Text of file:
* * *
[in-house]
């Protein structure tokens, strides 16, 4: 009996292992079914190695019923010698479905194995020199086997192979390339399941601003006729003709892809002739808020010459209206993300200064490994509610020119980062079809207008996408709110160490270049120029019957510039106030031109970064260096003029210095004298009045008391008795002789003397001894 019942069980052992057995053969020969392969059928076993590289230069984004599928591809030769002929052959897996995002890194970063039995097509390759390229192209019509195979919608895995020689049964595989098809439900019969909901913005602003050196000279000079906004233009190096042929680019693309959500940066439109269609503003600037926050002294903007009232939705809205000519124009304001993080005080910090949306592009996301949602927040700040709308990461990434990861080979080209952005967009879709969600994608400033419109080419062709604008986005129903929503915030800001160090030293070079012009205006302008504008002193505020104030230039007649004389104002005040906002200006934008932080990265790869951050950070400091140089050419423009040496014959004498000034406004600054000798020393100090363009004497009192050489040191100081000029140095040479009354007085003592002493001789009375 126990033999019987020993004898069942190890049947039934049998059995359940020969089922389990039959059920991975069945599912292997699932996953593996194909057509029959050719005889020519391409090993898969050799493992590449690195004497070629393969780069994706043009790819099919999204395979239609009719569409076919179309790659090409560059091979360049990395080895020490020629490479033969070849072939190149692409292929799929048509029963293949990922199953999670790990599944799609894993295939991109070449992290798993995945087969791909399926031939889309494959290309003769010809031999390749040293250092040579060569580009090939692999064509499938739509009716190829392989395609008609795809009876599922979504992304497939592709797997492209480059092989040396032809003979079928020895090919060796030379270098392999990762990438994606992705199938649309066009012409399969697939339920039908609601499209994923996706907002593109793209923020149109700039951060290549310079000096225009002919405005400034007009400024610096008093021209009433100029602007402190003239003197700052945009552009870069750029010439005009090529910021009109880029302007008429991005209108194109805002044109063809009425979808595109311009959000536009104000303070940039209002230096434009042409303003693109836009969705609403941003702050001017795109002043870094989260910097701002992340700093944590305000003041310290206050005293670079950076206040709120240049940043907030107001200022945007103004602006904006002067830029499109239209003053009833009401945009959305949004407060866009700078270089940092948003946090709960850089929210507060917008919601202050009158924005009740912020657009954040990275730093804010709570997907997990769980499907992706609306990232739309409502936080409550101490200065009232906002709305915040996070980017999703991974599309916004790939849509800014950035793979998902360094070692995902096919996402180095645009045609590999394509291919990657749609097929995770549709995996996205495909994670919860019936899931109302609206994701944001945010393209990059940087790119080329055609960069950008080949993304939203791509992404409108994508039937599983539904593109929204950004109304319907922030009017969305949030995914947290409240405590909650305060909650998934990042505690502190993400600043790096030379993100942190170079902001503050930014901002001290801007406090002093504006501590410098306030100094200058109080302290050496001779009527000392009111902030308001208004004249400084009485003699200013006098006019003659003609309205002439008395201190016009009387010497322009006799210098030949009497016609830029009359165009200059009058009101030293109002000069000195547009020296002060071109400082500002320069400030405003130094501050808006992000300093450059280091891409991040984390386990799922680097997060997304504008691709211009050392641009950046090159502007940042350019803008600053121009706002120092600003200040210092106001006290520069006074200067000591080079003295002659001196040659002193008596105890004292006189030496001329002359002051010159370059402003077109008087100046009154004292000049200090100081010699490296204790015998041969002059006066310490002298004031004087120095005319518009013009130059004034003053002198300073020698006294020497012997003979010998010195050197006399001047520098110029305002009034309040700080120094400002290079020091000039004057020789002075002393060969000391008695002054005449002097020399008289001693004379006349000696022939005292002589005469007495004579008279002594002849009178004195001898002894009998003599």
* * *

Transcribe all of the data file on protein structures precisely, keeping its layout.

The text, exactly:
[in-house]
């Protein structure tokens, strides 16, 4: 009996292992079914190695019923010698479905194995020199086997192979390339399941601003006729003709892809002739808020010459209206993300200064490994509610020119980062079809207008996408709110160490270049120029019957510039106030031109970064260096003029210095004298009045008391008795002789003397001894 019942069980052992057995053969020969392969059928076993590289230069984004599928591809030769002929052959897996995002890194970063039995097509390759390229192209019509195979919608895995020689049964595989098809439900019969909901913005602003050196000279000079906004233009190096042929680019693309959500940066439109269609503003600037926050002294903007009232939705809205000519124009304001993080005080910090949306592009996301949602927040700040709308990461990434990861080979080209952005967009879709969600994608400033419109080419062709604008986005129903929503915030800001160090030293070079012009205006302008504008002193505020104030230039007649004389104002005040906002200006934008932080990265790869951050950070400091140089050419423009040496014959004498000034406004600054000798020393100090363009004497009192050489040191100081000029140095040479009354007085003592002493001789009375 126990033999019987020993004898069942190890049947039934049998059995359940020969089922389990039959059920991975069945599912292997699932996953593996194909057509029959050719005889020519391409090993898969050799493992590449690195004497070629393969780069994706043009790819099919999204395979239609009719569409076919179309790659090409560059091979360049990395080895020490020629490479033969070849072939190149692409292929799929048509029963293949990922199953999670790990599944799609894993295939991109070449992290798993995945087969791909399926031939889309494959290309003769010809031999390749040293250092040579060569580009090939692999064509499938739509009716190829392989395609008609795809009876599922979504992304497939592709797997492209480059092989040396032809003979079928020895090919060796030379270098392999990762990438994606992705199938649309066009012409399969697939339920039908609601499209994923996706907002593109793209923020149109700039951060290549310079000096225009002919405005400034007009400024610096008093021209009433100029602007402190003239003197700052945009552009870069750029010439005009090529910021009109880029302007008429991005209108194109805002044109063809009425979808595109311009959000536009104000303070940039209002230096434009042409303003693109836009969705609403941003702050001017795109002043870094989260910097701002992340700093944590305000003041310290206050005293670079950076206040709120240049940043907030107001200022945007103004602006904006002067830029499109239209003053009833009401945009959305949004407060866009700078270089940092948003946090709960850089929210507060917008919601202050009158924005009740912020657009954040990275730093804010709570997907997990769980499907992706609306990232739309409502936080409550101490200065009232906002709305915040996070980017999703991974599309916004790939849509800014950035793979998902360094070692995902096919996402180095645009045609590999394509291919990657749609097929995770549709995996996205495909994670919860019936899931109302609206994701944001945010393209990059940087790119080329055609960069950008080949993304939203791509992404409108994508039937599983539904593109929204950004109304319907922030009017969305949030995914947290409240405590909650305060909650998934990042505690502190993400600043790096030379993100942190170079902001503050930014901002001290801007406090002093504006501590410098306030100094200058109080302290050496001779009527000392009111902030308001208004004249400084009485003699200013006098006019003659003609309205002439008395201190016009009387010497322009006799210098030949009497016609830029009359165009200059009058009101030293109002000069000195547009020296002060071109400082500002320069400030405003130094501050808006992000300093450059280091891409991040984390386990799922680097997060997304504008691709211009050392641009950046090159502007940042350019803008600053121009706002120092600003200040210092106001006290520069006074200067000591080079003295002659001196040659002193008596105890004292006189030496001329002359002051010159370059402003077109008087100046009154004292000049200090100081010699490296204790015998041969002059006066310490002298004031004087120095005319518009013009130059004034003053002198300073020698006294020497012997003979010998010195050197006399001047520098110029305002009034309040700080120094400002290079020091000039004057020789002075002393060969000391008695002054005449002097020399008289001693004379006349000696022939005292002589005469007495004579008279002594002849009178004195001898002894009998003599």